The next day Roe continued his course to the east and hopes of river beds and mountains were once again dispelled. One shallow valley followed another. A scrubby plain was crossed which had been burned by the natives the year before and upon which a family of two large emus and three small ones were disturbed. They camped by a nearby granite and named it Emu Hill. There were numerous marks of the natives around this bivouac, many not more than 24 hours old, including the holes that had been dug by the women in search of roots, and about 5 dozen short sticks 18 inches in length, an inch in diameter—“the use of which we could not conjecture, unless they had been used by the youngsters in practising throwing the ‘dowart’ or ‘kylie’; the former a straight round stick 18 to 24 inches in length which they throw with a good aim and kill bandicoots, kangaroo rats, wallabies, birds, etc. and the latter a curved flat piece of wood of, the same length, flat on one side, and convex on the other, rather sharpened at the sides and edges and is used by them in fighting and in killing game.”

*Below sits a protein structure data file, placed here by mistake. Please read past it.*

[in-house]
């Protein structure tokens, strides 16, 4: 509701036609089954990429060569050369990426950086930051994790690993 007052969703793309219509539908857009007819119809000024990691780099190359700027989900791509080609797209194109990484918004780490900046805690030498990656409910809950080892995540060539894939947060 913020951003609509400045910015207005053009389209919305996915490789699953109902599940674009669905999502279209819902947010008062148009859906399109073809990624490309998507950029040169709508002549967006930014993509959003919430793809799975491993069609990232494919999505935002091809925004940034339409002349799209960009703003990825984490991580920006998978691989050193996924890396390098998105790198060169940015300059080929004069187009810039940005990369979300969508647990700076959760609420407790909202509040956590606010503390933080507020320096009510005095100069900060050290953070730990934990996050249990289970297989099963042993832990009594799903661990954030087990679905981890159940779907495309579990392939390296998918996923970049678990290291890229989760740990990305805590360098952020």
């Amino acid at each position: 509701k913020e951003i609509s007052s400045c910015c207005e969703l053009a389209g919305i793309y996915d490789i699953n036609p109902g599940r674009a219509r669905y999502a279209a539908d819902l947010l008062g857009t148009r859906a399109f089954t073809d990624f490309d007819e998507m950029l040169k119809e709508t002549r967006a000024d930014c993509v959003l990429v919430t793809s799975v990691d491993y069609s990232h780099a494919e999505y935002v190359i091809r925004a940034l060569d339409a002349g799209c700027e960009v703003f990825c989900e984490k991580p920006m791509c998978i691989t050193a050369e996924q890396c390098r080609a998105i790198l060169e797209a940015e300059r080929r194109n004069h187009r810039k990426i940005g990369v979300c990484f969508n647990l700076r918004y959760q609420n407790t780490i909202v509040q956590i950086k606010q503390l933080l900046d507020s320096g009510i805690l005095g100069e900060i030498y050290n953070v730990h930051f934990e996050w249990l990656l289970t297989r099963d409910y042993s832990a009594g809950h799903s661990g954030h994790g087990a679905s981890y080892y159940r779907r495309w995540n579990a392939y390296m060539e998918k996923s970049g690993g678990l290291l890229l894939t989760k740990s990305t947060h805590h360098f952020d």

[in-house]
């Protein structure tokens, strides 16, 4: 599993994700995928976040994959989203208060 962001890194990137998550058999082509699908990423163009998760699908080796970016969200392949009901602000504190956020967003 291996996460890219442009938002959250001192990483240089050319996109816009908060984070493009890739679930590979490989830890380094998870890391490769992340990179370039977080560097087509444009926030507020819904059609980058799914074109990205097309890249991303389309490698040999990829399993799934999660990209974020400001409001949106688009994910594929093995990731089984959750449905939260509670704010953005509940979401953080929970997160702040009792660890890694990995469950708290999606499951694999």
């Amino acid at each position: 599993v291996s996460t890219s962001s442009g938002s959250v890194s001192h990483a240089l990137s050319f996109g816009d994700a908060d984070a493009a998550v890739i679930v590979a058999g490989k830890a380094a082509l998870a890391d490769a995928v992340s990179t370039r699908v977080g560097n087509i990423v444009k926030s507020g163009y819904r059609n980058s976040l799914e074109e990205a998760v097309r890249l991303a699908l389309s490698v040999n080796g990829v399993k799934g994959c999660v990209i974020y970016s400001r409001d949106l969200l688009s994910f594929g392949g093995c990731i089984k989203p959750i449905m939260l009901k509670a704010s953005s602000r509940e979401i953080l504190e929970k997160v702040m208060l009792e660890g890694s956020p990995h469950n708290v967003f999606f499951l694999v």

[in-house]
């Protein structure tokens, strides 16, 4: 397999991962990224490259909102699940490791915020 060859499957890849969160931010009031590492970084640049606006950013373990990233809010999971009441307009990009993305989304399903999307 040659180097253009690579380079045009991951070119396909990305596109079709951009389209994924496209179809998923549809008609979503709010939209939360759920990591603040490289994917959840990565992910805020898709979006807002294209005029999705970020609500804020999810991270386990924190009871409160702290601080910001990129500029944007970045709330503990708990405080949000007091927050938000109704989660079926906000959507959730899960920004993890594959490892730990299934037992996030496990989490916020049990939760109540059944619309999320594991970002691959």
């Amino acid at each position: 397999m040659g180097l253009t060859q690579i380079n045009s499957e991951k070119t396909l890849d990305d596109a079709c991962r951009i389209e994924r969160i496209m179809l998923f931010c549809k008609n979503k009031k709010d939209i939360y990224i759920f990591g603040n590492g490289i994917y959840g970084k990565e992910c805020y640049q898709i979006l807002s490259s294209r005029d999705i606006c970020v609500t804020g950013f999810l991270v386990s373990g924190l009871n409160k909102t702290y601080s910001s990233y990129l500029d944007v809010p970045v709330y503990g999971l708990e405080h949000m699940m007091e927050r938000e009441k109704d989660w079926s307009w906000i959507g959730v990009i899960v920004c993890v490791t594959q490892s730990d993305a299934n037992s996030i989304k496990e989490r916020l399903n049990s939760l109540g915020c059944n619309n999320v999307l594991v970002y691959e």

The next morning, the 12th, the country traversed was so nearly level that Roe could not say in what direction the winter rain would drain but he thought to the eastward. He continued to record descriptions of the trees, noting different types of wattle and white gums. Another type of*, native hut was passed—sticks bent together and thatched.

Deep in thick scrub were found two circular mounds, the sandy soil being very regular in a circle, about 12 feet in diameter. They were thought to be natives’ graves but when opened to two feet, egg shells were found and it was realised the mounds were nests of some sort. Many white ants’ nests had been passed, which had been dug out and robbed of their contents by the natives.